Monday, October 13, 2008

Chestnuts, Deer Droppings and Wandering Souls

For us, autumn means, among other things, gathering chestnuts. And gathering chestnuts means dodging deer droppings. Deer love chestnuts. But they are not the only ones. The kids and I will gather chestnuts whenever we get the chance. There are many filled pockets, shirts, skirts, strollers, hats, and whatever else we happen to have on hand to stuff full of chestnuts. Sweet, sweet chestnuts. Most years we hit up neighborhood trees in Marietta when we can find them. But this year we hit the jackpot.

In my hometown, there is the perfect chestnut-gathering spot. At the intersection of State Route 536 and Bear's Run Road lies the Kasserman property. It is my favorite property in my hometown. There are two brick houses that sit near the road, one of which was unfortunately gutted by fire years ago. Near the main house there are mountain laurel and rhododendron bushes, massive holly trees and perennial gardens to die for. Behind the houses are wide, lush fields, several old, weathered barns, rock gardens, mulberry trees, persimmons, and a plethora of chestnut trees. I believe I counted 7.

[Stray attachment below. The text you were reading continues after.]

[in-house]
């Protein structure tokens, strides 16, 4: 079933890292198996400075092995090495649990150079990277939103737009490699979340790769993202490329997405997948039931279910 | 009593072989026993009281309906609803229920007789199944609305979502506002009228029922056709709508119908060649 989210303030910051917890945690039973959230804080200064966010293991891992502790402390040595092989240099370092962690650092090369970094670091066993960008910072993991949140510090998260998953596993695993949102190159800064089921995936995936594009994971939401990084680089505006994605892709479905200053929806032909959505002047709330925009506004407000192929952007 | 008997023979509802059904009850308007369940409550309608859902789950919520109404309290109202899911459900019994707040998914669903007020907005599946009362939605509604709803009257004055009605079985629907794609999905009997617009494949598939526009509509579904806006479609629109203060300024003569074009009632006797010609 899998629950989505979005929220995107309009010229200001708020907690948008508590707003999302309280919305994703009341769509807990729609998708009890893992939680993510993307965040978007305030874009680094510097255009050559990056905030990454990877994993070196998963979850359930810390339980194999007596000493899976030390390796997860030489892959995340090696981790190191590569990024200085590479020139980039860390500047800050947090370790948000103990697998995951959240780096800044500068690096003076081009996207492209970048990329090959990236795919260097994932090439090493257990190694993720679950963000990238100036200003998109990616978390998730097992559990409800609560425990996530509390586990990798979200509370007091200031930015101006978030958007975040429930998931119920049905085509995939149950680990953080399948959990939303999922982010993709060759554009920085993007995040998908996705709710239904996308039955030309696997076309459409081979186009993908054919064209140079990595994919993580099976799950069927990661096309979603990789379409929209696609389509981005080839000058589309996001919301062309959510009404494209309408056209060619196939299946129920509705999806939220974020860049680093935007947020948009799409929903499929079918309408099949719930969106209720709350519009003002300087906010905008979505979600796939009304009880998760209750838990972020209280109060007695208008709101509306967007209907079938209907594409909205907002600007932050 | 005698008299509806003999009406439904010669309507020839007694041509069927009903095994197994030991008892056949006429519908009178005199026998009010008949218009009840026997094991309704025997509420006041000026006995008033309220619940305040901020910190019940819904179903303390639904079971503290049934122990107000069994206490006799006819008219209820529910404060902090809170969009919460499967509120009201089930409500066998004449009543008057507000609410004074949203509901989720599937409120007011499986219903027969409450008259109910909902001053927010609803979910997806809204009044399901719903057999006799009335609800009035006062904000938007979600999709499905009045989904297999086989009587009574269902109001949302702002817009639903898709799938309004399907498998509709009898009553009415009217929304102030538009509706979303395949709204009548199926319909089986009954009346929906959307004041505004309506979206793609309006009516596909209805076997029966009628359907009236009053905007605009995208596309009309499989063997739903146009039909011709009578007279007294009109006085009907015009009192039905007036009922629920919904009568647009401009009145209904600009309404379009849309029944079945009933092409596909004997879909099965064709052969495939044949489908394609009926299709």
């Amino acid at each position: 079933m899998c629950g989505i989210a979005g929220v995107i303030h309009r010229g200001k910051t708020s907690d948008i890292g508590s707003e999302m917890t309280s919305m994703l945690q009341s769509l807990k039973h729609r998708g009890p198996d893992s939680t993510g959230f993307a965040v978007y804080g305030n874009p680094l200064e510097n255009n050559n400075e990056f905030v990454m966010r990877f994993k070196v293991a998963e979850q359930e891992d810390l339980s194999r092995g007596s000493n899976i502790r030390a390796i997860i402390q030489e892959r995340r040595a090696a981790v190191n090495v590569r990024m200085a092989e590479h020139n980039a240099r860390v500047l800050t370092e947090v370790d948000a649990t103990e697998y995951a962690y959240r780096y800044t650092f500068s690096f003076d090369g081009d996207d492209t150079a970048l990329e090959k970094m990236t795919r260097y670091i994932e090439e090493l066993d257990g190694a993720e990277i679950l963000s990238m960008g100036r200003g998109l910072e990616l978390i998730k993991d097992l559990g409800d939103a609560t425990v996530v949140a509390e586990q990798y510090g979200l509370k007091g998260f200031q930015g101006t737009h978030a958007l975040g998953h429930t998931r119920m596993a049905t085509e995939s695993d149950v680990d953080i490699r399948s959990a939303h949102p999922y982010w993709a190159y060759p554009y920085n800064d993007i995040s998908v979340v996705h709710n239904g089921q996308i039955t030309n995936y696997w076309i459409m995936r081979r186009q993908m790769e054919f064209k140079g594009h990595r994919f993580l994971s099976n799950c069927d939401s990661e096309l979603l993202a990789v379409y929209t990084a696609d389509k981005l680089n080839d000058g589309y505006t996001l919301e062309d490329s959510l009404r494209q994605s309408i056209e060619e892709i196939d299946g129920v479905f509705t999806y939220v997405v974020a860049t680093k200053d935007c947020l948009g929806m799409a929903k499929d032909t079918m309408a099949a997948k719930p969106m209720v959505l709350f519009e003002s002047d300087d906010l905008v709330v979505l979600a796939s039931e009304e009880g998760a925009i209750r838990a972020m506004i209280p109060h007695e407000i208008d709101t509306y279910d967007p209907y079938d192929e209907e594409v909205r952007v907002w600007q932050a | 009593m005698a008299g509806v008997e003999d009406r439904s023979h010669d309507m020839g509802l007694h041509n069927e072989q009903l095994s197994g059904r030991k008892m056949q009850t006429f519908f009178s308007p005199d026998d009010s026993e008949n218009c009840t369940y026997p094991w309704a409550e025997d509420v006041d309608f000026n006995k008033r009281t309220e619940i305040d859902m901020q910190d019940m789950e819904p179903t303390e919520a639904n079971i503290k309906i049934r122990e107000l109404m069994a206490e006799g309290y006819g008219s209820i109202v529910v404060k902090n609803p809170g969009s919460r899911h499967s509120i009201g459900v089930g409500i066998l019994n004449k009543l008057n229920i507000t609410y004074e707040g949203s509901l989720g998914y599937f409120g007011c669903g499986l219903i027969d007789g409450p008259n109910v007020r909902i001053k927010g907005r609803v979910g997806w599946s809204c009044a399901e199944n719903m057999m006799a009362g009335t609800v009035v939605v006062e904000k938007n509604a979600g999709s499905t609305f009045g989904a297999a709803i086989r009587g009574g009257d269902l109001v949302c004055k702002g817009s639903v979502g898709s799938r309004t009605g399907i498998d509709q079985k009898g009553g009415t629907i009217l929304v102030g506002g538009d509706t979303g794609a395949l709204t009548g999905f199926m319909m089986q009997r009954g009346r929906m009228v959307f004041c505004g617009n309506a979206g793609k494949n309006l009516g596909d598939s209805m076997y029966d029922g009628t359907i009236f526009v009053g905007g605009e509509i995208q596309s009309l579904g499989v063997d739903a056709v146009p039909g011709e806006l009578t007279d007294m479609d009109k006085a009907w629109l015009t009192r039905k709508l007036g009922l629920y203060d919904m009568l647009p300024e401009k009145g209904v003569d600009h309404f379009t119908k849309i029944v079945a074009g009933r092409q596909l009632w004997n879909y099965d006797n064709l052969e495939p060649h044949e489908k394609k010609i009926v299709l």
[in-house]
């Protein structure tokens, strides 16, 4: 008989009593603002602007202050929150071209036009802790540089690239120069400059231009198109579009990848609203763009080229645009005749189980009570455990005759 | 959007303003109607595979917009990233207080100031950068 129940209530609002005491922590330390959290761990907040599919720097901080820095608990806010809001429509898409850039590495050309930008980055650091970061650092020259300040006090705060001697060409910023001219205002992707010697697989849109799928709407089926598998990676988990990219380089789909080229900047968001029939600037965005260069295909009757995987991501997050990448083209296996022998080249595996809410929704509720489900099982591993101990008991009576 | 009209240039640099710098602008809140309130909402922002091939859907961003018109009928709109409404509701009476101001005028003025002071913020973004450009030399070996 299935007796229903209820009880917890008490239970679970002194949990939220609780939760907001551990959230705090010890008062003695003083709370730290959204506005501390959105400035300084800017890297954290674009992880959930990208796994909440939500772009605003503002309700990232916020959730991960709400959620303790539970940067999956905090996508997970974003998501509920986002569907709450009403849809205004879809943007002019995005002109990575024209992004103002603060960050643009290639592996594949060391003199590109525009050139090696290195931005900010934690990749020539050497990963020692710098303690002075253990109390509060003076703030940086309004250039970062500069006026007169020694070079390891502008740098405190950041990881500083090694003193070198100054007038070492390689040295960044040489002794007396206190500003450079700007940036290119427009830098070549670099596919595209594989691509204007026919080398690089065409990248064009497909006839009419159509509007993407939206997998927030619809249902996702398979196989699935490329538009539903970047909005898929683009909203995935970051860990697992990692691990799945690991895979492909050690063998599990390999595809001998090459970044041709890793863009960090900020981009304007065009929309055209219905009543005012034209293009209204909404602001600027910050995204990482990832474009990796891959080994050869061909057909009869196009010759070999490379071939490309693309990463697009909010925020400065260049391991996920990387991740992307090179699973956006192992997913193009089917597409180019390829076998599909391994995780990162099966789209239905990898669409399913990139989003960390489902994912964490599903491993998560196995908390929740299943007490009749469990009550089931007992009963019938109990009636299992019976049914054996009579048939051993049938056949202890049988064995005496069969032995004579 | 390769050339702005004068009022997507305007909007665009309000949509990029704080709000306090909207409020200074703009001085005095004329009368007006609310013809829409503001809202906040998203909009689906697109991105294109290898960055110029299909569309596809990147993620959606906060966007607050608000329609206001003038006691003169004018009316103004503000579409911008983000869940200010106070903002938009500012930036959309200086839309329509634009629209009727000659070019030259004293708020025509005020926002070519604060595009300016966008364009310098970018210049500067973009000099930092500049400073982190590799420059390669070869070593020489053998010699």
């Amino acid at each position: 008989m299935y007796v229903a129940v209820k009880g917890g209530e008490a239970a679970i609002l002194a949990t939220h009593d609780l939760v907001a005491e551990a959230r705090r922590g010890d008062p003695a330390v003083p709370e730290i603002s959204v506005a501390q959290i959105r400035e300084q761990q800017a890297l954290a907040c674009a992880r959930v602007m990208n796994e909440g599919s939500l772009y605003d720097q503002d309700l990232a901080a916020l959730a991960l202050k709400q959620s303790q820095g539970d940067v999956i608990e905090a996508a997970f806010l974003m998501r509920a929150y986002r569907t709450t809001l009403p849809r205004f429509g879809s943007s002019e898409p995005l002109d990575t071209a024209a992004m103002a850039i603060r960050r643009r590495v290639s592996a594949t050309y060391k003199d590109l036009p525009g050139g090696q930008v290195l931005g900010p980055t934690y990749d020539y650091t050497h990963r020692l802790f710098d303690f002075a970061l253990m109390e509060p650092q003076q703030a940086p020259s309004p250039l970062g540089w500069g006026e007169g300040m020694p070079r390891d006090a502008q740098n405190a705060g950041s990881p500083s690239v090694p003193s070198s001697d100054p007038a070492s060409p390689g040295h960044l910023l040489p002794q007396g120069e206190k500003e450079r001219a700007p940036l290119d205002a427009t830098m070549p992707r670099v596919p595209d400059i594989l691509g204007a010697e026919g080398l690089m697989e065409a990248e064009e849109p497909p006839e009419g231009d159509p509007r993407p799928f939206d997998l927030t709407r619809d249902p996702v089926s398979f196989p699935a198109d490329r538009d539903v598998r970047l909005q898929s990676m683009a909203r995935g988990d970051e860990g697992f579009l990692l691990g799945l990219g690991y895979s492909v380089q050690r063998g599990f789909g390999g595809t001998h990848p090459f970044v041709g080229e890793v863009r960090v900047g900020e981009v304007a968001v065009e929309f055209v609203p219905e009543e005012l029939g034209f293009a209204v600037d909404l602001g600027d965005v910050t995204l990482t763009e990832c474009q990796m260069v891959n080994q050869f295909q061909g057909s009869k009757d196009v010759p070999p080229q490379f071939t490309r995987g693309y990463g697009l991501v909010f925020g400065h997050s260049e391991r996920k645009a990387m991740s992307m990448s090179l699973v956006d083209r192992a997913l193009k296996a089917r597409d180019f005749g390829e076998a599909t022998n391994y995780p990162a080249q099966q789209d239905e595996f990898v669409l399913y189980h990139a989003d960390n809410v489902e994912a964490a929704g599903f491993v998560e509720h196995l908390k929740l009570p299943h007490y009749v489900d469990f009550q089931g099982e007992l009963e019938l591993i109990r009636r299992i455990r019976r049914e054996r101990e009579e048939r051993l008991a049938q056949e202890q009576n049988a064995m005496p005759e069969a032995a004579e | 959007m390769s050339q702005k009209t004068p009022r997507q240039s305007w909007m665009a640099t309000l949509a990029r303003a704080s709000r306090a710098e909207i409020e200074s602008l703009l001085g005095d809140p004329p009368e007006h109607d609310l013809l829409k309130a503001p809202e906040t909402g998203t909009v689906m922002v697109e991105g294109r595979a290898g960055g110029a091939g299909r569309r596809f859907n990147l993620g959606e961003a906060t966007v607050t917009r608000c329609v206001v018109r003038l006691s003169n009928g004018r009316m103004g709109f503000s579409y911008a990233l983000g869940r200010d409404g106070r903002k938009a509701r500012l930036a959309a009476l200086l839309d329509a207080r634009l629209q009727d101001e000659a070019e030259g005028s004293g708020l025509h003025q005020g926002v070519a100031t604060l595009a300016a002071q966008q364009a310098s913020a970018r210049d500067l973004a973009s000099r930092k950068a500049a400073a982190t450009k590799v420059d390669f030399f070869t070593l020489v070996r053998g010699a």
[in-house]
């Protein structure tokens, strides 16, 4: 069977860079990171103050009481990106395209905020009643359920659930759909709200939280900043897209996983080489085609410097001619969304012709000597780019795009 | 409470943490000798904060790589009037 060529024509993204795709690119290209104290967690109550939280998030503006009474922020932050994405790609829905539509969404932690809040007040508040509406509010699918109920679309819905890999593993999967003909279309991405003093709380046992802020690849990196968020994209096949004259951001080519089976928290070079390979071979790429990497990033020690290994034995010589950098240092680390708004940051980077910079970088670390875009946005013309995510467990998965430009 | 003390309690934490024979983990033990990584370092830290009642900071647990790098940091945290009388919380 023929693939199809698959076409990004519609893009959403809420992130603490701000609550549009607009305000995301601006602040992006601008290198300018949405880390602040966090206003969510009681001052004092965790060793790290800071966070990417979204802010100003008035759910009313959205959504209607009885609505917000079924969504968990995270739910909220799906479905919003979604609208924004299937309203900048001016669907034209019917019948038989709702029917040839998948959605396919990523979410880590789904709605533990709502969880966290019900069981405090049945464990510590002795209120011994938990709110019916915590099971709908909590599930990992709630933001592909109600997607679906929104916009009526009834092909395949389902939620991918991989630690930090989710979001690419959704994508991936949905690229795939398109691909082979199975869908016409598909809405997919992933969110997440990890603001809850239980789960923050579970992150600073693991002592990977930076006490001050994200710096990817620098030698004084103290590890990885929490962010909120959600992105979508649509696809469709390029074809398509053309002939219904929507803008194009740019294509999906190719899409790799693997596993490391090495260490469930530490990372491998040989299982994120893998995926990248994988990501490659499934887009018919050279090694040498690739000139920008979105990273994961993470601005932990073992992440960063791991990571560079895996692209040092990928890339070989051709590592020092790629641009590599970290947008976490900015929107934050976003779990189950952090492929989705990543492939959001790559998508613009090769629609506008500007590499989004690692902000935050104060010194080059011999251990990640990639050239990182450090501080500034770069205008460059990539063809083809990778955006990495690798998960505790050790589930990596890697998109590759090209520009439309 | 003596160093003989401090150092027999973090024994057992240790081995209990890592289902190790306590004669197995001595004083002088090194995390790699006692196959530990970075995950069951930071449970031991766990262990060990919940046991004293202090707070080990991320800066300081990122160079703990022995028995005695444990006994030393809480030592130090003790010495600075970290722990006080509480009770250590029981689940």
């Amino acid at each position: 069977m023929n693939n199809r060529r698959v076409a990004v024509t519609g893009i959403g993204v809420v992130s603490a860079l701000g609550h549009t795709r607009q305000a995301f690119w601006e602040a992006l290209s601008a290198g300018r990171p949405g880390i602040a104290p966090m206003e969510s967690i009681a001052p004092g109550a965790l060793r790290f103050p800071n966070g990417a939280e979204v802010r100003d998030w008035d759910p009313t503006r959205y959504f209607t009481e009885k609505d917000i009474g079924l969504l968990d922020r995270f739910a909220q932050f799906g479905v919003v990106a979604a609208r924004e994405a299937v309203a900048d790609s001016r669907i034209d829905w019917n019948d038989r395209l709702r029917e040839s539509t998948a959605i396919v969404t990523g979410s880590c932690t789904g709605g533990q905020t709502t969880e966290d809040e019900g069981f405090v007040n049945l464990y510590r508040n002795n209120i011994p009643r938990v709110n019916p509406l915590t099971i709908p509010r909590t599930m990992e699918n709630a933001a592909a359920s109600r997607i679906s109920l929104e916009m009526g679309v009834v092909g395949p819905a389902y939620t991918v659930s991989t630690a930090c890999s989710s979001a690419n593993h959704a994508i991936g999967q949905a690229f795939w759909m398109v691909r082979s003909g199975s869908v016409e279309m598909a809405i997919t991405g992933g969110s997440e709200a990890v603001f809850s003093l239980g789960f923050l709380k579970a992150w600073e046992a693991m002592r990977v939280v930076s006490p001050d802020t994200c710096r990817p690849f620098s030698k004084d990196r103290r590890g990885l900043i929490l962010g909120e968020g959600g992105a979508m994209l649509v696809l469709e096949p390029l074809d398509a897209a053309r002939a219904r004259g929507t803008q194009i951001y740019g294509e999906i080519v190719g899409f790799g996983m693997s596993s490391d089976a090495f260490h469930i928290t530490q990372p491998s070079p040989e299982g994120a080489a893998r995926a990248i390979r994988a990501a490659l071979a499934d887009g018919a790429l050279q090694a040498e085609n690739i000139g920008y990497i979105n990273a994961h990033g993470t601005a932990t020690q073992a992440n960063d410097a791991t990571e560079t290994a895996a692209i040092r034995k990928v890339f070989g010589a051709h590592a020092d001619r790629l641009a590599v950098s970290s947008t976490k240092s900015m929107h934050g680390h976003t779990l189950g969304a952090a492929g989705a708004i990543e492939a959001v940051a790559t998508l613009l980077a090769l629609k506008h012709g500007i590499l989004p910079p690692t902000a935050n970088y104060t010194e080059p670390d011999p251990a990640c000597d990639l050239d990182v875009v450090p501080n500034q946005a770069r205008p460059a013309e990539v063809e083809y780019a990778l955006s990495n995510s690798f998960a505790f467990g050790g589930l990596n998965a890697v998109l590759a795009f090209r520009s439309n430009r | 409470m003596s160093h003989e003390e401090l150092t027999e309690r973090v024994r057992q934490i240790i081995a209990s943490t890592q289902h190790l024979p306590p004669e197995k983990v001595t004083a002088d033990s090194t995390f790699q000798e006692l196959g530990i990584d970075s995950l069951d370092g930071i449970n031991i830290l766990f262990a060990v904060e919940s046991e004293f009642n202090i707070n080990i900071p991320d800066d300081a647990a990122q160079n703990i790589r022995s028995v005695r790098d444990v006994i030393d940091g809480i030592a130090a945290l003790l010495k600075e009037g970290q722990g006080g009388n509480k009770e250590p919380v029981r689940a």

This past week my dad was on vacation. My dad doesn't "vacation" during his time off from work. He intends to enjoy that time, and for him, leaving home and traveling is not enjoyable, so to speak. What he prefers is to stay home and be surrounded by his loved ones. So my dad's vacation week always involves my children coming to stay for at least part of the week. Max and I even stayed for a few days this time. So there was plenty of time for leisure, and for my family that includes long walks to do things such as gather chestnuts. This year the chestnuts were definitely plentiful, wouldn't you say?

And there are even more where those came from! The trees were still loaded down.
The pickings weren't slim by any means, but there were a few less than one would have imagined looking at the thorny hulls covering the trees and empty on the ground. But it was quite evident who got to the chestnuts first by the large piles of droppings found every other step under the trees. Yes, the deer do love sweet chestnuts.